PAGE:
Denmark Implements ‘Fat Tax’ to Curb Unhealthy Choices
Denmark has become the first country to impose a tax on fatty food, says the Associated Press.
The new “fat tax” aims to curb unhealthy eating habits by taxing the amount of saturated food in a product.
Ole Linnet Juul, food director at Denmark’s Confederation of Industries, says the tax will increase the price of a hamburger by about $0.15 and the price of a small package of butter by about $0.40, reported the Associated Press.
The aim of the new measure, which was approved in March, is to increase the life expectancy of Danes, which is currently below the OECD average.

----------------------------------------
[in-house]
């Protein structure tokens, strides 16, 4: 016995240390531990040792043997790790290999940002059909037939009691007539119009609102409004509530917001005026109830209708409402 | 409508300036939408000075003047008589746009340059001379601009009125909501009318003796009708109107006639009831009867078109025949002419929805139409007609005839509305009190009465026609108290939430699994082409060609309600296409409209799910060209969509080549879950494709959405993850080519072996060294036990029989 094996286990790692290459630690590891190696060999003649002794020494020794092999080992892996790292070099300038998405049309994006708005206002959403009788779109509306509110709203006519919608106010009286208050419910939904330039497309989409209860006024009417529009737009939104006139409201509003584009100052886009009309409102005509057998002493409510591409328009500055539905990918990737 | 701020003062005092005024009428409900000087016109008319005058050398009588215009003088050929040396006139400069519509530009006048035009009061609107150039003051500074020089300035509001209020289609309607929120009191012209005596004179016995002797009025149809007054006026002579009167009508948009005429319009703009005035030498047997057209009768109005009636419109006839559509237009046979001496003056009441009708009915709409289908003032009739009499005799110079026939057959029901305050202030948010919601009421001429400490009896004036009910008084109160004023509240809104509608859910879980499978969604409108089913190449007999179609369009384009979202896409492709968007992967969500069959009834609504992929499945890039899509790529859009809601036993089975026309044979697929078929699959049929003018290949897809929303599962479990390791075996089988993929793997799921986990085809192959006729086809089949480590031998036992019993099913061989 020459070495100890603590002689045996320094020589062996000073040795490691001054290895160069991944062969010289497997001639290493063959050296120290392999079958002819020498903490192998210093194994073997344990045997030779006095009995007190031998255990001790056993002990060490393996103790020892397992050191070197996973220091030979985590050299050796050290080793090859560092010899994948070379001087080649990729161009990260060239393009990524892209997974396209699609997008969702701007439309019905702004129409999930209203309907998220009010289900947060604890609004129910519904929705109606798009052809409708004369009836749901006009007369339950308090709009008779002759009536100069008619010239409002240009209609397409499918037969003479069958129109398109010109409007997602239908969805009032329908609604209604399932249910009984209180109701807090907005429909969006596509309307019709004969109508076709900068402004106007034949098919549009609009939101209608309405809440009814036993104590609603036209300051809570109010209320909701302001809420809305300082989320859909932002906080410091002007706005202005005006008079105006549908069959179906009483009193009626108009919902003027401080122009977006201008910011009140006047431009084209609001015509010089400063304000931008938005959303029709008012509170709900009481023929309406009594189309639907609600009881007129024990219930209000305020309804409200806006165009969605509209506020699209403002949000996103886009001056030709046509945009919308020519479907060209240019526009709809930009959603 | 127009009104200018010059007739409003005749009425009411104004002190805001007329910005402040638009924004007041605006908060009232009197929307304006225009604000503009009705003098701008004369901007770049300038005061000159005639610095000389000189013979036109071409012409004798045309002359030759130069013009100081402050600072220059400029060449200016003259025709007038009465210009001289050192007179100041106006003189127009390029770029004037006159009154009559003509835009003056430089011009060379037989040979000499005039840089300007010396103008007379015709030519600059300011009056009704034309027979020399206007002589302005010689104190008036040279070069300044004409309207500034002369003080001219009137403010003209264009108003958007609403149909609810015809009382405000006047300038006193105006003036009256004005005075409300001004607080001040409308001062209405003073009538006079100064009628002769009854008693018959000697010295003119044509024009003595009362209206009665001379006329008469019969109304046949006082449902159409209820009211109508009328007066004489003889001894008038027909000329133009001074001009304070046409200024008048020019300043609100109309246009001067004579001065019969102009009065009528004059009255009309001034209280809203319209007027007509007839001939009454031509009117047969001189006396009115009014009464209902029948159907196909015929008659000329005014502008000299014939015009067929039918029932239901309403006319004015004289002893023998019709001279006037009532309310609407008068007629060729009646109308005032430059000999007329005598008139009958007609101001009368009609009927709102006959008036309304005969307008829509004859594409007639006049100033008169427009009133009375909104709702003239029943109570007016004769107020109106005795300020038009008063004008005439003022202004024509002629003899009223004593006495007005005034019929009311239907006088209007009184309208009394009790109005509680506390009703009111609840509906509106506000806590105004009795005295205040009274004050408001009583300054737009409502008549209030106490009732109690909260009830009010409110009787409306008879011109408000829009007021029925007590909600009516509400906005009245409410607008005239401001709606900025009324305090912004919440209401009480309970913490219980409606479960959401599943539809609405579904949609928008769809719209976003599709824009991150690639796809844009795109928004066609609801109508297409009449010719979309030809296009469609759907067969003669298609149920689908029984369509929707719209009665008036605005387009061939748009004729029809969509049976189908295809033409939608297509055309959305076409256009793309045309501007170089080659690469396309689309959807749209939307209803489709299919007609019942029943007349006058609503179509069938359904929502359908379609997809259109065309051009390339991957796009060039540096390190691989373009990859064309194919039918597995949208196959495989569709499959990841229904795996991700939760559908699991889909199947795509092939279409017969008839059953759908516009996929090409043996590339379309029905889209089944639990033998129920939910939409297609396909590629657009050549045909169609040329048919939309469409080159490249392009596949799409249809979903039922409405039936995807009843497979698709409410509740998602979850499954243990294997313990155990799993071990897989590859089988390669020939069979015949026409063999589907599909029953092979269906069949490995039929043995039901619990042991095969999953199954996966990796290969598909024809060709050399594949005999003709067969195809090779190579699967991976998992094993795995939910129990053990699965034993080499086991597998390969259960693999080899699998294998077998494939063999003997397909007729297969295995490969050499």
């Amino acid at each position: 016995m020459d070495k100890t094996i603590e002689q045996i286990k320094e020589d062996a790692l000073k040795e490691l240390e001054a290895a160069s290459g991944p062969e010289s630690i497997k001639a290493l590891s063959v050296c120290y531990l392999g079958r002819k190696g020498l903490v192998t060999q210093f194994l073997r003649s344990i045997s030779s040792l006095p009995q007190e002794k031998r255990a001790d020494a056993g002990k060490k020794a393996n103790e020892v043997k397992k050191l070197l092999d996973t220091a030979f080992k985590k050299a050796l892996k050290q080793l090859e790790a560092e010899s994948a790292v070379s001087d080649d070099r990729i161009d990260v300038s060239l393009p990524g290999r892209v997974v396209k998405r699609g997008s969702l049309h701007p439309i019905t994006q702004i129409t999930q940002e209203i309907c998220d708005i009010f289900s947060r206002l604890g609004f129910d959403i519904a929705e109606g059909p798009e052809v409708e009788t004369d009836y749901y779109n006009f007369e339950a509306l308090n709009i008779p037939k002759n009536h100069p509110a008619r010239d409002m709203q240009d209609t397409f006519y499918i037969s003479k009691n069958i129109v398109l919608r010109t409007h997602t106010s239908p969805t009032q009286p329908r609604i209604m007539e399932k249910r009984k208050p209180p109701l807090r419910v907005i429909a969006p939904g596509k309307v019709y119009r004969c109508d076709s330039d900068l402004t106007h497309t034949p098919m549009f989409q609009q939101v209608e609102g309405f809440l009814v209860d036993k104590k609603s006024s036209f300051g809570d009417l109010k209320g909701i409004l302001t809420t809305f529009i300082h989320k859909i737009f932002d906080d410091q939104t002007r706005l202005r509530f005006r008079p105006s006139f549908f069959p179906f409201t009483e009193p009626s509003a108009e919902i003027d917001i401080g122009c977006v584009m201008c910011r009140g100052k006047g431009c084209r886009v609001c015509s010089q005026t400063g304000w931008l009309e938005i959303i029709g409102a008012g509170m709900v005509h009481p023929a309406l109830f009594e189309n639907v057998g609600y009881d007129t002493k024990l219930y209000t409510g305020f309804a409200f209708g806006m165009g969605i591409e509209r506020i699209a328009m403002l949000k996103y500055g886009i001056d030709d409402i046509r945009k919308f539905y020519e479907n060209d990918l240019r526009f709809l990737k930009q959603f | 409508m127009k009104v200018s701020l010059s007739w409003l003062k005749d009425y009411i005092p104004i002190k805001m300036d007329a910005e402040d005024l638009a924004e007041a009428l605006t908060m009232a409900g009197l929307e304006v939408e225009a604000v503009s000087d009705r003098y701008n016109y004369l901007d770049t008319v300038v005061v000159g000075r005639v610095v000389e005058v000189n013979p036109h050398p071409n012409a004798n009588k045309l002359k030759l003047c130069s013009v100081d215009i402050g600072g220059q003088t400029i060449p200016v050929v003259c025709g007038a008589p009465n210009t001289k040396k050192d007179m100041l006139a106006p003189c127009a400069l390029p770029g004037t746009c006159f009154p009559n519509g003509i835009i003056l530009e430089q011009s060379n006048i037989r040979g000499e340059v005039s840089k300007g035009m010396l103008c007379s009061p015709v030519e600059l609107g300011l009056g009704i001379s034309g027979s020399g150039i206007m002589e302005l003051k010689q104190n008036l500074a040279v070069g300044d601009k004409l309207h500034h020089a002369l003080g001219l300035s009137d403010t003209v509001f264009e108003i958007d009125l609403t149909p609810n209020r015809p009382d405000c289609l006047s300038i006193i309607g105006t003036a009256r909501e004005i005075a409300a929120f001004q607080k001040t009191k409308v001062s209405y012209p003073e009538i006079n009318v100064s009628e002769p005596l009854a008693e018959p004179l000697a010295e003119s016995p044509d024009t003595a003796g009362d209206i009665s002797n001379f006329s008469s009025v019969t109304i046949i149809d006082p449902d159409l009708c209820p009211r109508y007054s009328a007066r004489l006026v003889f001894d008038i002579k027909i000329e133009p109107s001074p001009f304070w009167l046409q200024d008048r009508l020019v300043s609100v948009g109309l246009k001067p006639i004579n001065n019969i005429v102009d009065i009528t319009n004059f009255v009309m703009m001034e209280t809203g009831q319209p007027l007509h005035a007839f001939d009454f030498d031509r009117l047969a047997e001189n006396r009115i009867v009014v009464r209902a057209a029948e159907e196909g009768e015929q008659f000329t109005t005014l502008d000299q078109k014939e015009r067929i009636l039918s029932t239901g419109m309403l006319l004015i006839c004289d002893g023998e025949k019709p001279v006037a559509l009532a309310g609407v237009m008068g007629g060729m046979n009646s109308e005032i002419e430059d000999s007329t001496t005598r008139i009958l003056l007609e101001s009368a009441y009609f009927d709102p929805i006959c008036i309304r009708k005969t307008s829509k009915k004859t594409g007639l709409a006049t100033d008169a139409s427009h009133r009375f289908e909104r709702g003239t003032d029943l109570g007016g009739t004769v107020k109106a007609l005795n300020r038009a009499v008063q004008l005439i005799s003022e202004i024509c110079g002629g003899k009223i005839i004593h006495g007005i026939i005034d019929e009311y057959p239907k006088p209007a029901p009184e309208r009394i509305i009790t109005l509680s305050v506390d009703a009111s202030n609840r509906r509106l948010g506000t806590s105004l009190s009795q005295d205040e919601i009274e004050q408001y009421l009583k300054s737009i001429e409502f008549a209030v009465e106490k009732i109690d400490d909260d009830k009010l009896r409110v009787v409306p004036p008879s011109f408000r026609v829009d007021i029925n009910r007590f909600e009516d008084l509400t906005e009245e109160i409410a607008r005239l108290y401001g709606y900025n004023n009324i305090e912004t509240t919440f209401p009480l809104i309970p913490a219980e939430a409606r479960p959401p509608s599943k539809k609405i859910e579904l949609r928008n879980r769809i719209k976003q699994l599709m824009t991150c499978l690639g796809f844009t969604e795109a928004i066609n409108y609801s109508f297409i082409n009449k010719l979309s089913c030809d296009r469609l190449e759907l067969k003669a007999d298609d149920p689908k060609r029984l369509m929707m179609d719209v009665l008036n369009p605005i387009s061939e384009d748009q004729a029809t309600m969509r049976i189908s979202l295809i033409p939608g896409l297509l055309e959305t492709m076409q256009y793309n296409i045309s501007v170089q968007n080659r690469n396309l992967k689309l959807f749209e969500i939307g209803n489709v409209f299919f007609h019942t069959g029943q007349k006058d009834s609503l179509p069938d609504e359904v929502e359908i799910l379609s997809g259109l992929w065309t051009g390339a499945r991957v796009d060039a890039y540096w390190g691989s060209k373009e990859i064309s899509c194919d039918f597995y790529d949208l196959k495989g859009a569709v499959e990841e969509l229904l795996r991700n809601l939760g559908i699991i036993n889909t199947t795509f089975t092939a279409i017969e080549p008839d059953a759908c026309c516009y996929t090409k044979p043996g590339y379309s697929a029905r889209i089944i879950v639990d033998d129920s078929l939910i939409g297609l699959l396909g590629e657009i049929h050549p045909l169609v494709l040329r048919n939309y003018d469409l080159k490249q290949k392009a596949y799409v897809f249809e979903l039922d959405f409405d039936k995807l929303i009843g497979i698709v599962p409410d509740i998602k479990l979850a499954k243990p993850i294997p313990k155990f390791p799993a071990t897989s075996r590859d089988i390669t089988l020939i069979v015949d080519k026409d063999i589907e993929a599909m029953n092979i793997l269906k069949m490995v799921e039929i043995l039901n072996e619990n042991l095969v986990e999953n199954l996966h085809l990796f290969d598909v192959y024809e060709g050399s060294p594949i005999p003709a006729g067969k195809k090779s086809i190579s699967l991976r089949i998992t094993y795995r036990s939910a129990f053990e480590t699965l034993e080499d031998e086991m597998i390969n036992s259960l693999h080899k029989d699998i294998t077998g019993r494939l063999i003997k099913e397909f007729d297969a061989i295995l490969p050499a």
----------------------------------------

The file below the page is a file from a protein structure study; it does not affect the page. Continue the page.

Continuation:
When introducing the idea in 2009, Danish health minister Jakob Axel Nielsen said, "Higher fees on sugar, fat and tobacco is an important step on the way toward a higher average life expectancy in Denmark,” because "saturated fats can cause cardiovascular disease and cancer."
Earlier this year Hungary implemented a tax referred to as the “Hamburger Law,” which taxes soft drinks, food flavoring, pastries, and salty snacks. Other European countries have implemented fees on sugar, chocolate, and soft drinks, but Denmark is believed to be the first country to implement a tax on fatty foods.